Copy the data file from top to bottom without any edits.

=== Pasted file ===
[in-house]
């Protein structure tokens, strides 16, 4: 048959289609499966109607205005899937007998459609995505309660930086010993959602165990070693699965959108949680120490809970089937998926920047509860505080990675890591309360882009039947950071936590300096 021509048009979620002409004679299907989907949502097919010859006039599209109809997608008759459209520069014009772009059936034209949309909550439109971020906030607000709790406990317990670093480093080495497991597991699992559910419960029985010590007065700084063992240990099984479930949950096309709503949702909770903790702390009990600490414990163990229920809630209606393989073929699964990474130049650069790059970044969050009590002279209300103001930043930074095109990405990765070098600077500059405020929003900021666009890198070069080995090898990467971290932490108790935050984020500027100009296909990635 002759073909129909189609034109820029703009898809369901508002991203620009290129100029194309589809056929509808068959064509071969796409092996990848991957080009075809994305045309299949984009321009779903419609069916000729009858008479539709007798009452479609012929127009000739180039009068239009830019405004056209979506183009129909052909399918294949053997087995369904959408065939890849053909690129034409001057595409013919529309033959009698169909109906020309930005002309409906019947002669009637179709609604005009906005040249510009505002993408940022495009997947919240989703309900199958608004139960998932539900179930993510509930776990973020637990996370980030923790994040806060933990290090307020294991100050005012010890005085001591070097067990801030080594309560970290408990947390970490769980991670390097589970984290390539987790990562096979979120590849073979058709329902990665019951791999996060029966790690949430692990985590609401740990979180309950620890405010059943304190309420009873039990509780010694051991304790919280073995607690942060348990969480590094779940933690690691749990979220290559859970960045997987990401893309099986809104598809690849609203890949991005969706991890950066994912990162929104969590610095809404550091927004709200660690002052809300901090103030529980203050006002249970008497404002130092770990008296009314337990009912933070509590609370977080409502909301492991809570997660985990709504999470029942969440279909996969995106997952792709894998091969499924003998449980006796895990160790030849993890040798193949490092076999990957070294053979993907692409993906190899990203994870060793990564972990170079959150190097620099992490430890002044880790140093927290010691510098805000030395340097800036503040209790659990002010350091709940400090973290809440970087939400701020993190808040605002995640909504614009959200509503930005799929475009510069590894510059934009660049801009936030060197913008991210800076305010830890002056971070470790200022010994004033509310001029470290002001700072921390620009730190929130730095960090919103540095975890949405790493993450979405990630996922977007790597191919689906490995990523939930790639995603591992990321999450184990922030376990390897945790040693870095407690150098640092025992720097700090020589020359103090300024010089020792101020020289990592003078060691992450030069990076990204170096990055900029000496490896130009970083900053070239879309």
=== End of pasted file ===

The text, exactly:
[in-house]
């Protein structure tokens, strides 16, 4: 048959289609499966109607205005899937007998459609995505309660930086010993959602165990070693699965959108949680120490809970089937998926920047509860505080990675890591309360882009039947950071936590300096 021509048009979620002409004679299907989907949502097919010859006039599209109809997608008759459209520069014009772009059936034209949309909550439109971020906030607000709790406990317990670093480093080495497991597991699992559910419960029985010590007065700084063992240990099984479930949950096309709503949702909770903790702390009990600490414990163990229920809630209606393989073929699964990474130049650069790059970044969050009590002279209300103001930043930074095109990405990765070098600077500059405020929003900021666009890198070069080995090898990467971290932490108790935050984020500027100009296909990635 002759073909129909189609034109820029703009898809369901508002991203620009290129100029194309589809056929509808068959064509071969796409092996990848991957080009075809994305045309299949984009321009779903419609069916000729009858008479539709007798009452479609012929127009000739180039009068239009830019405004056209979506183009129909052909399918294949053997087995369904959408065939890849053909690129034409001057595409013919529309033959009698169909109906020309930005002309409906019947002669009637179709609604005009906005040249510009505002993408940022495009997947919240989703309900199958608004139960998932539900179930993510509930776990973020637990996370980030923790994040806060933990290090307020294991100050005012010890005085001591070097067990801030080594309560970290408990947390970490769980991670390097589970984290390539987790990562096979979120590849073979058709329902990665019951791999996060029966790690949430692990985590609401740990979180309950620890405010059943304190309420009873039990509780010694051991304790919280073995607690942060348990969480590094779940933690690691749990979220290559859970960045997987990401893309099986809104598809690849609203890949991005969706991890950066994912990162929104969590610095809404550091927004709200660690002052809300901090103030529980203050006002249970008497404002130092770990008296009314337990009912933070509590609370977080409502909301492991809570997660985990709504999470029942969440279909996969995106997952792709894998091969499924003998449980006796895990160790030849993890040798193949490092076999990957070294053979993907692409993906190899990203994870060793990564972990170079959150190097620099992490430890002044880790140093927290010691510098805000030395340097800036503040209790659990002010350091709940400090973290809440970087939400701020993190808040605002995640909504614009959200509503930005799929475009510069590894510059934009660049801009936030060197913008991210800076305010830890002056971070470790200022010994004033509310001029470290002001700072921390620009730190929130730095960090919103540095975890949405790493993450979405990630996922977007790597191919689906490995990523939930790639995603591992990321999450184990922030376990390897945790040693870095407690150098640092025992720097700090020589020359103090300024010089020792101020020289990592003078060691992450030069990076990204170096990055900029000496490896130009970083900053070239879309």